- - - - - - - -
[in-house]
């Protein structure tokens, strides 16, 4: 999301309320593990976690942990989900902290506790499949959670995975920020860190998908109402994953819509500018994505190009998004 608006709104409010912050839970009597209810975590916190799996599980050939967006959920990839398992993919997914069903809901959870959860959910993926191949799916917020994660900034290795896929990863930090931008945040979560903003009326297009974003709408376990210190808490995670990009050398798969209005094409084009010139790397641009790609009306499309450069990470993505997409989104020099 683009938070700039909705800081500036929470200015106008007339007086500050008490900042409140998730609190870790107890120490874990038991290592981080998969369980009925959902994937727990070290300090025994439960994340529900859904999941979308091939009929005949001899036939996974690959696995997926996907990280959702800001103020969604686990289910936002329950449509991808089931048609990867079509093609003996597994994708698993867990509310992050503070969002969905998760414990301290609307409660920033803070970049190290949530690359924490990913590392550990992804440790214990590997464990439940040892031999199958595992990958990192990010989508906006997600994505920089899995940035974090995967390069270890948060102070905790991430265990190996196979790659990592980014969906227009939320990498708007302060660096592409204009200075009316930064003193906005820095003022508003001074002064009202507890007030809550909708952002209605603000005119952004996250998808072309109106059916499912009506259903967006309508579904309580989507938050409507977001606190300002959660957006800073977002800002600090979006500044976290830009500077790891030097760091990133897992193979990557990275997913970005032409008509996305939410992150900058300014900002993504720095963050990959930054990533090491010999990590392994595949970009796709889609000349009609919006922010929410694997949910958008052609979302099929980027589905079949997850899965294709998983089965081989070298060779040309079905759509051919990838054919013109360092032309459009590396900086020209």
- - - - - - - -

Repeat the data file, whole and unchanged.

[in-house]
């Protein structure tokens, strides 16, 4: 999301309320593990976690942990989900902290506790499949959670995975920020860190998908109402994953819509500018994505190009998004 608006709104409010912050839970009597209810975590916190799996599980050939967006959920990839398992993919997914069903809901959870959860959910993926191949799916917020994660900034290795896929990863930090931008945040979560903003009326297009974003709408376990210190808490995670990009050398798969209005094409084009010139790397641009790609009306499309450069990470993505997409989104020099 683009938070700039909705800081500036929470200015106008007339007086500050008490900042409140998730609190870790107890120490874990038991290592981080998969369980009925959902994937727990070290300090025994439960994340529900859904999941979308091939009929005949001899036939996974690959696995997926996907990280959702800001103020969604686990289910936002329950449509991808089931048609990867079509093609003996597994994708698993867990509310992050503070969002969905998760414990301290609307409660920033803070970049190290949530690359924490990913590392550990992804440790214990590997464990439940040892031999199958595992990958990192990010989508906006997600994505920089899995940035974090995967390069270890948060102070905790991430265990190996196979790659990592980014969906227009939320990498708007302060660096592409204009200075009316930064003193906005820095003022508003001074002064009202507890007030809550909708952002209605603000005119952004996250998808072309109106059916499912009506259903967006309508579904309580989507938050409507977001606190300002959660957006800073977002800002600090979006500044976290830009500077790891030097760091990133897992193979990557990275997913970005032409008509996305939410992150900058300014900002993504720095963050990959930054990533090491010999990590392994595949970009796709889609000349009609919006922010929410694997949910958008052609979302099929980027589905079949997850899965294709998983089965081989070298060779040309079905759509051919990838054919013109360092032309459009590396900086020209």